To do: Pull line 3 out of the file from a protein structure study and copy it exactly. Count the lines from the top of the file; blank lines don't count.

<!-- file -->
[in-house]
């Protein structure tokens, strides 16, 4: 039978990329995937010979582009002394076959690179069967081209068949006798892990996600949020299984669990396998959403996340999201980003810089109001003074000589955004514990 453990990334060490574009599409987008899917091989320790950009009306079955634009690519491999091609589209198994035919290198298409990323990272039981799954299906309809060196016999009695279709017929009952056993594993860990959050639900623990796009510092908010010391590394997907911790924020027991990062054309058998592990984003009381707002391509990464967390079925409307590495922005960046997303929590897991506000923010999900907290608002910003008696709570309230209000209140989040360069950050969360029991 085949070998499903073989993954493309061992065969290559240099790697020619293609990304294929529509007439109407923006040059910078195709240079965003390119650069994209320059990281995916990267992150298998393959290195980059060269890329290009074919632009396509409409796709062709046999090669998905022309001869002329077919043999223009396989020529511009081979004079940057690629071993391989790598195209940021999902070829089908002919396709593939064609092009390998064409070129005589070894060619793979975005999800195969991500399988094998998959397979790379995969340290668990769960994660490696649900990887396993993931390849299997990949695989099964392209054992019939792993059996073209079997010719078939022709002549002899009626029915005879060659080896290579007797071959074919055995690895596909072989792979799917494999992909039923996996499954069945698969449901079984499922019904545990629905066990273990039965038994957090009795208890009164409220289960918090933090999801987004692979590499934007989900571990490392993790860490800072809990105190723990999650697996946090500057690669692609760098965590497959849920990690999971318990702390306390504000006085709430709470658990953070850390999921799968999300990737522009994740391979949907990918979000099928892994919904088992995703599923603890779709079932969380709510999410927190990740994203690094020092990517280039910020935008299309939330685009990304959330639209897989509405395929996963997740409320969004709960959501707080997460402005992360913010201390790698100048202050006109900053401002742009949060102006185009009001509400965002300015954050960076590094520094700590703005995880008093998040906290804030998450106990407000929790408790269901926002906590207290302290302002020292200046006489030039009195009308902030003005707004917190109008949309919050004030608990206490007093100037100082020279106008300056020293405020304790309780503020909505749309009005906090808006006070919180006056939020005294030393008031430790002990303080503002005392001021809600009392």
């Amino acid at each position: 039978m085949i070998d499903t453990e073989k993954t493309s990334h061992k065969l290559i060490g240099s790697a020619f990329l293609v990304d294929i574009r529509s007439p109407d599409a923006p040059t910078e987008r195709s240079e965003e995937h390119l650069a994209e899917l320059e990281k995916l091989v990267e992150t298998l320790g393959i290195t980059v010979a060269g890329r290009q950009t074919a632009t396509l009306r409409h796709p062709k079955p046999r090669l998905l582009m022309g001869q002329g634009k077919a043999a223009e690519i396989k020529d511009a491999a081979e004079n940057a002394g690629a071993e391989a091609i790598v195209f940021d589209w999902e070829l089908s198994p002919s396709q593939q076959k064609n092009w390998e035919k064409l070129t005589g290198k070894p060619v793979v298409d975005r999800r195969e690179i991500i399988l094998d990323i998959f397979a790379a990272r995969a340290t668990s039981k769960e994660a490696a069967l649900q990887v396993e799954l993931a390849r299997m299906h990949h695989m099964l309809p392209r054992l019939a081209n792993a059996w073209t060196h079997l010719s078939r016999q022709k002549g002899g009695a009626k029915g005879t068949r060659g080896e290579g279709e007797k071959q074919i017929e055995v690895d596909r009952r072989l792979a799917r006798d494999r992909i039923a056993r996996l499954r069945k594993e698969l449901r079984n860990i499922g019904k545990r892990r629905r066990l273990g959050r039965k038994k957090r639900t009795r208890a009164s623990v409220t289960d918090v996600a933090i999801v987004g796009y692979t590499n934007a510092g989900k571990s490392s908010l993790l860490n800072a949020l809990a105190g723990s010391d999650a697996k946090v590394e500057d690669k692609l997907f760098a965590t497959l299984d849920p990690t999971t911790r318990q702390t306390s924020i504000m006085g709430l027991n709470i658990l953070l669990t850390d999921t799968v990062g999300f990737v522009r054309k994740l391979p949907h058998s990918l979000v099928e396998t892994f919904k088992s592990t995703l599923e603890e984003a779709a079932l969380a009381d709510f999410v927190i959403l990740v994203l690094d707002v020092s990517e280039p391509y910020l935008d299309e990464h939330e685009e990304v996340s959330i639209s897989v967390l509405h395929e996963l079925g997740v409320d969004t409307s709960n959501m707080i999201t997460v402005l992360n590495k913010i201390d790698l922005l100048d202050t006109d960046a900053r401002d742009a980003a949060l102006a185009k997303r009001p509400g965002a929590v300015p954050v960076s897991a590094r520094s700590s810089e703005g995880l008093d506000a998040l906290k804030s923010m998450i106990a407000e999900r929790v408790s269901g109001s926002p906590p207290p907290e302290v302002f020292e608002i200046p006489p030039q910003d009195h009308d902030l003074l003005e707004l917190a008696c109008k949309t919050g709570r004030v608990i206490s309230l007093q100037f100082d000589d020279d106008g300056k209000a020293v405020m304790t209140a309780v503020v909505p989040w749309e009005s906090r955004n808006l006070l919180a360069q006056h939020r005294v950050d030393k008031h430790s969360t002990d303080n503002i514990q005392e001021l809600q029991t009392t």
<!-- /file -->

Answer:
């Amino acid at each position: 039978m085949i070998d499903t453990e073989k993954t493309s990334h061992k065969l290559i060490g240099s790697a020619f990329l293609v990304d294929i574009r529509s007439p109407d599409a923006p040059t910078e987008r195709s240079e965003e995937h390119l650069a994209e899917l320059e990281k995916l091989v990267e992150t298998l320790g393959i290195t980059v010979a060269g890329r290009q950009t074919a632009t396509l009306r409409h796709p062709k079955p046999r090669l998905l582009m022309g001869q002329g634009k077919a043999a223009e690519i396989k020529d511009a491999a081979e004079n940057a002394g690629a071993e391989a091609i790598v195209f940021d589209w999902e070829l089908s198994p002919s396709q593939q076959k064609n092009w390998e035919k064409l070129t005589g290198k070894p060619v793979v298409d975005r999800r195969e690179i991500i399988l094998d990323i998959f397979a790379a990272r995969a340290t668990s039981k769960e994660a490696a069967l649900q990887v396993e799954l993931a390849r299997m299906h990949h695989m099964l309809p392209r054992l019939a081209n792993a059996w073209t060196h079997l010719s078939r016999q022709k002549g002899g009695a009626k029915g005879t068949r060659g080896e290579g279709e007797k071959q074919i017929e055995v690895d596909r009952r072989l792979a799917r006798d494999r992909i039923a056993r996996l499954r069945k594993e698969l449901r079984n860990i499922g019904k545990r892990r629905r066990l273990g959050r039965k038994k957090r639900t009795r208890a009164s623990v409220t289960d918090v996600a933090i999801v987004g796009y692979t590499n934007a510092g989900k571990s490392s908010l993790l860490n800072a949020l809990a105190g723990s010391d999650a697996k946090v590394e500057d690669k692609l997907f760098a965590t497959l299984d849920p990690t999971t911790r318990q702390t306390s924020i504000m006085g709430l027991n709470i658990l953070l669990t850390d999921t799968v990062g999300f990737v522009r054309k994740l391979p949907h058998s990918l979000v099928e396998t892994f919904k088992s592990t995703l599923e603890e984003a779709a079932l969380a009381d709510f999410v927190i959403l990740v994203l690094d707002v020092s990517e280039p391509y910020l935008d299309e990464h939330e685009e990304v996340s959330i639209s897989v967390l509405h395929e996963l079925g997740v409320d969004t409307s709960n959501m707080i999201t997460v402005l992360n590495k913010i201390d790698l922005l100048d202050t006109d960046a900053r401002d742009a980003a949060l102006a185009k997303r009001p509400g965002a929590v300015p954050v960076s897991a590094r520094s700590s810089e703005g995880l008093d506000a998040l906290k804030s923010m998450i106990a407000e999900r929790v408790s269901g109001s926002p906590p207290p907290e302290v302002f020292e608002i200046p006489p030039q910003d009195h009308d902030l003074l003005e707004l917190a008696c109008k949309t919050g709570r004030v608990i206490s309230l007093q100037f100082d000589d020279d106008g300056k209000a020293v405020m304790t209140a309780v503020v909505p989040w749309e009005s906090r955004n808006l006070l919180a360069q006056h939020r005294v950050d030393k008031h430790s969360t002990d303080n503002i514990q005392e001021l809600q029991t009392t």